Check out the new Ripmo 2

I haven’t actually received any information about this bike from Ibis, so I’ll give you my own impressions before I get any influence from their official announcements.  

I first started riding my Ripmo Carbon in February of 2018.  I rode that off and on until summer 2019, then during yet another injury, built up a Ripmo AF.  I ended up getting really stoked on that AF! A big part of that has been the addition of my Trust shout fork, as that fork is 13mm taller than the fox 36.  While I enjoyed riding with the Fox 36, the extra height of the Shout made the AF even more enjoyable for me.  I do prefer the higher BB , higher bars, and slacker head angle of the bigger fork.  As far as I’ve heard, the new Ripmo has the same geo and suspension as the AF, so I’m in no hot hurry to go back to a smaller fork.  

Back in carbon-to-carbon comparisons, the geometry of the Ripmo 2 feels better than the old Ripmo Carbon.  It feels better in just about every situation to me and if I had to be more precise, I would say the slacker head angle and more progressive rear suspension provided a more balanced feel than the original Ripmo.  The most noticeable trait to me is that the bike is easier to change direction on the trail.  It’s hard to pin point why that is, but I’ll bet it’s due to the weight, the shock I have on there, and the slightly torsionally stiffer frame feel.

Cornering is also much improved over the original Ripmo.  The slacker head angle is great, and with the taller fork, it’s right in the sweet spot for me.  While I did not try the bike with a stock 160 fork, I would hypothesize that a 1 degree slacker angleset could be a nice upgrade for anyone with an off-the-back rear steer style like me.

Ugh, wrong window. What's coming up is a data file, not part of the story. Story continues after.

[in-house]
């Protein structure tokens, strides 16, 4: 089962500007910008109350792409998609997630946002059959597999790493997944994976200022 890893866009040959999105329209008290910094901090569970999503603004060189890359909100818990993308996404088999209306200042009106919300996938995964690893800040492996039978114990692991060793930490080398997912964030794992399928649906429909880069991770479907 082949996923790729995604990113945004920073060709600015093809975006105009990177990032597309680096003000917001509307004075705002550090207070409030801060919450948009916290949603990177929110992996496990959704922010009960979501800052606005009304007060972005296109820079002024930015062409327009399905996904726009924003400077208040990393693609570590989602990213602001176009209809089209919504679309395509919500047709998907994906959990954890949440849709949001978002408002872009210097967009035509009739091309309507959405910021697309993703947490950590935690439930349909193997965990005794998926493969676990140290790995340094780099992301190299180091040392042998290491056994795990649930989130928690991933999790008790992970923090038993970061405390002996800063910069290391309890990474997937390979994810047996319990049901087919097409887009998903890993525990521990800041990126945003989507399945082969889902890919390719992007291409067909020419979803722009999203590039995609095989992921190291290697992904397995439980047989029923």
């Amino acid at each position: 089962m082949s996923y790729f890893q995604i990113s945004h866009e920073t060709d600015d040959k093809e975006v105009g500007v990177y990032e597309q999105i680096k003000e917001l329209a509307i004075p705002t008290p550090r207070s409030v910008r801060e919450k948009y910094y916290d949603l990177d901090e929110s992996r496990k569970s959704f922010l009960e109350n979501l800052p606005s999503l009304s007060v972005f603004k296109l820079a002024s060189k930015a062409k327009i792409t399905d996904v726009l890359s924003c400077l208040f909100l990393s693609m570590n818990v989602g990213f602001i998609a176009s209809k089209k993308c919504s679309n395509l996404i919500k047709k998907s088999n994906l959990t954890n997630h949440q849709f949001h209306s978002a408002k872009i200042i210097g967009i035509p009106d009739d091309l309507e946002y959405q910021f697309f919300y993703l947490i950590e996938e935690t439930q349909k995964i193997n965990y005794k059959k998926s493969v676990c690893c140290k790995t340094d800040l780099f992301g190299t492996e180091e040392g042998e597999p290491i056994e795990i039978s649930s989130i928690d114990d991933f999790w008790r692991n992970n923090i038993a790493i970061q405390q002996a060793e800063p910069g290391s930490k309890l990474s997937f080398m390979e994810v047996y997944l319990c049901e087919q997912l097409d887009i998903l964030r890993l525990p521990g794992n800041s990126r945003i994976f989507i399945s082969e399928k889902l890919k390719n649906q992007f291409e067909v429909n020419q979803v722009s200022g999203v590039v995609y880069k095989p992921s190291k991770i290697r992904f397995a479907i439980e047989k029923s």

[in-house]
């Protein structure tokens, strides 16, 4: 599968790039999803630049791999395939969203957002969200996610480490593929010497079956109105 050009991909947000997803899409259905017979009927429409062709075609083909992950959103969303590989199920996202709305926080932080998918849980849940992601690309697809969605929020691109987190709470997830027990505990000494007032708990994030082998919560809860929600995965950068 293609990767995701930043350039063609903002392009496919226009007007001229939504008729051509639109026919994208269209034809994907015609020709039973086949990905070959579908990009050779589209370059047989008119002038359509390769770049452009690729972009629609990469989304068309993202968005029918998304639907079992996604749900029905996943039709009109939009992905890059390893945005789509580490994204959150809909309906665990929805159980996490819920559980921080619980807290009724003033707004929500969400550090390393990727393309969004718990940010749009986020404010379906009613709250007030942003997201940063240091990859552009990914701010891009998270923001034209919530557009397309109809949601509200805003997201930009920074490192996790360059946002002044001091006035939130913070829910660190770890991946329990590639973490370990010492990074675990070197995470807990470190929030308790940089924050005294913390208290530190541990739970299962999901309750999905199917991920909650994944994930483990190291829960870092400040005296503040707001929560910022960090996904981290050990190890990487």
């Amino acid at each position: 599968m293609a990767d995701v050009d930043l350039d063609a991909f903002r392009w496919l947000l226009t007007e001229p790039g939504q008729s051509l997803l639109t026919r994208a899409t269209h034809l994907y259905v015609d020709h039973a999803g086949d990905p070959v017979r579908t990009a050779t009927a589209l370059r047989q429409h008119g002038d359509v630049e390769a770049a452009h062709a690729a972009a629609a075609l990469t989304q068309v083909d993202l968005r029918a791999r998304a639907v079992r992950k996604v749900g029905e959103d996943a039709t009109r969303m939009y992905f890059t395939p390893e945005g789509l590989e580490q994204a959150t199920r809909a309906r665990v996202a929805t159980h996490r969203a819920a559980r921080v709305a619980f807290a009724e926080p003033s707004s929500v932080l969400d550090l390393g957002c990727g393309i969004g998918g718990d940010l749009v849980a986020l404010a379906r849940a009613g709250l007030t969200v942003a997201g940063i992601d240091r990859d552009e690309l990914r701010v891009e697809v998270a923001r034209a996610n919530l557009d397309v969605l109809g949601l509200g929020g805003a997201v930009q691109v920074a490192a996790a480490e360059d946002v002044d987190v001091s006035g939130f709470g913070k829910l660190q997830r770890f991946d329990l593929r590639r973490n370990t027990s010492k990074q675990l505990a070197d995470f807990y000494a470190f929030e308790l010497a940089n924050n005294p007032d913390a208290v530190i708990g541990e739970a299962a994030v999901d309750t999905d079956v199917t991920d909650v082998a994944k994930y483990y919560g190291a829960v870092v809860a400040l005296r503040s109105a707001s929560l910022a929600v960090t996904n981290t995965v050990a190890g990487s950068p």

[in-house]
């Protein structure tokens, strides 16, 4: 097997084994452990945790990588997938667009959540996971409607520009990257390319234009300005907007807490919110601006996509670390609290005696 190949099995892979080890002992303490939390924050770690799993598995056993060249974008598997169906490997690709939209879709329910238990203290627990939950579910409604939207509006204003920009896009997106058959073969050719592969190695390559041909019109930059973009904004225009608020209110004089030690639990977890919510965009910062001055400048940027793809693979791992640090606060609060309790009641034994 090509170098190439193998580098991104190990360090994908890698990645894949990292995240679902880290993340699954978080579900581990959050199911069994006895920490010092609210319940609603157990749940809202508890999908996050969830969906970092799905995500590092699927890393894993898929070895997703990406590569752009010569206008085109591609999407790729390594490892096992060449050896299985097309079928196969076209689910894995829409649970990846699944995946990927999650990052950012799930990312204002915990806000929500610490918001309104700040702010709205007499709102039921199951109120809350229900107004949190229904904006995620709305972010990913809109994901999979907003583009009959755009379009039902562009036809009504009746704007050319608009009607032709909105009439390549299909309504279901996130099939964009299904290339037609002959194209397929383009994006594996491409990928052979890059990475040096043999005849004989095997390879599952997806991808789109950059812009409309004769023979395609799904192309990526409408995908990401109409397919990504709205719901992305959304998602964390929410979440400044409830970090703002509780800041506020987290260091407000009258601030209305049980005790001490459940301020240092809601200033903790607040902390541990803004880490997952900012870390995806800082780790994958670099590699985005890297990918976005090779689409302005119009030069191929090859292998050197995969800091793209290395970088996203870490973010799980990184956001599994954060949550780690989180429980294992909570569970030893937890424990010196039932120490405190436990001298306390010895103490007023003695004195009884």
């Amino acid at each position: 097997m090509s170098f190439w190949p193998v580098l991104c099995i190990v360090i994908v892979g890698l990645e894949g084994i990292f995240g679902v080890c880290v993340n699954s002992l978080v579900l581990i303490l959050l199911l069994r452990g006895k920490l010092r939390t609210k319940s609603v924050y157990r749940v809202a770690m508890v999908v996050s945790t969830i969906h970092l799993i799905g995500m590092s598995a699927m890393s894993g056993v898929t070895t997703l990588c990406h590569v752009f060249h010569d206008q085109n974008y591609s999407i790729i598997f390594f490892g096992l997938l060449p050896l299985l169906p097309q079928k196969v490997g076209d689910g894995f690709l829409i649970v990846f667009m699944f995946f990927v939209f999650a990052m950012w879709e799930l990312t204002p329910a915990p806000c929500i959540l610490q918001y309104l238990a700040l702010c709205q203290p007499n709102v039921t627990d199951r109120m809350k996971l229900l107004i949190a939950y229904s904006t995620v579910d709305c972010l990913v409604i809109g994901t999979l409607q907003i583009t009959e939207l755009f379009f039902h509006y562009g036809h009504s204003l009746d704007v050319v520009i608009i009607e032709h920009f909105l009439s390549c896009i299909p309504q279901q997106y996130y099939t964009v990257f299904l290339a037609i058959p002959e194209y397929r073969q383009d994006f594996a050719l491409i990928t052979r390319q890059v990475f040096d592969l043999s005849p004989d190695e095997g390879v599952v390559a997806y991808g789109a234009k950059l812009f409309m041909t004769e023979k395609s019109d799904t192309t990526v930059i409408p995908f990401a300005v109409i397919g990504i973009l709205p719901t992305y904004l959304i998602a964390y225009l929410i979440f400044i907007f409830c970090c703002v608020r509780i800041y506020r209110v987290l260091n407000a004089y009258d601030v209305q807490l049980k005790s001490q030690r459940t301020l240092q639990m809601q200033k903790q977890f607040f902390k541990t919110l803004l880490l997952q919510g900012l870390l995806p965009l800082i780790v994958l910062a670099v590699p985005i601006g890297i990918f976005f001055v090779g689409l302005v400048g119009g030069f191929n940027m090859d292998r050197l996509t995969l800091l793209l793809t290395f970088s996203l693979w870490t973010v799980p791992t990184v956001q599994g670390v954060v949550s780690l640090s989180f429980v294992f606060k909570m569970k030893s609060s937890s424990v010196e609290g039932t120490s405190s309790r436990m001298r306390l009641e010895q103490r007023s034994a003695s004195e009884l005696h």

The rear suspension on the Ripmo AF feels good- it’s progressive, and the bike has a lot of traction.  I rarely notice the rear suspension.  However the Carbon Ripmo 2 feels better.  I think it’s primarily from the DPX2 shock that I’m using, along with the .6 light blue volume reducer.  I’m happier with this over the X2 on the AF.  To me it almost feels as though there is more travel on tap with the Carbon V2 compared to the AF.  I think that part of this is the more open tune of the DPX2 shock, as it feels noticeably less damped than the X2.  Traction is improved with this set up, and with less high speed compression, I can compress the rear end more on my own when I need to- such as to power slide the back of the bike through a corner.  

I’m stoked I’m able to fit a 200mm dropper on here, and also stoked about the full length dropper cable routing, which is an improvement over the Carbon V1 Ripmo.  The ISCG tabs are great and I’m running an E13 chainguide and bash taco.

There’s so little to complain about with this bike.  While the rear brake hose is routed internally, which is a hassle when you smash a lever while on a trip, it also means that you don’t need a single zip tie when building this bike up.  Most folks don’t destroy parts as often as me, so that new routing is probably more of a positive than a negative for many, but hey, this is my article!

The bottom bracket is still on the low side, which helps a lot with handling, but it can also lead to more pedal strikes than slightly higher bikes.  My filmer Logan is a great rider- he’s won enduro races in the expert class- and was following me when he clipped a pedal on a small rock and actually wrecked the XTR crank arm in the process.  That was with 170mm cranks.  I’m now running 165mm cranks.  While I only have a few days on these cranks, they have been in rocky Sedona, Arizona, and I’ve enjoyed the additional clearance.  The slightly lower foot speed per given cadence is nice as well.  I’d recommend 165mm cranks going forwards.  

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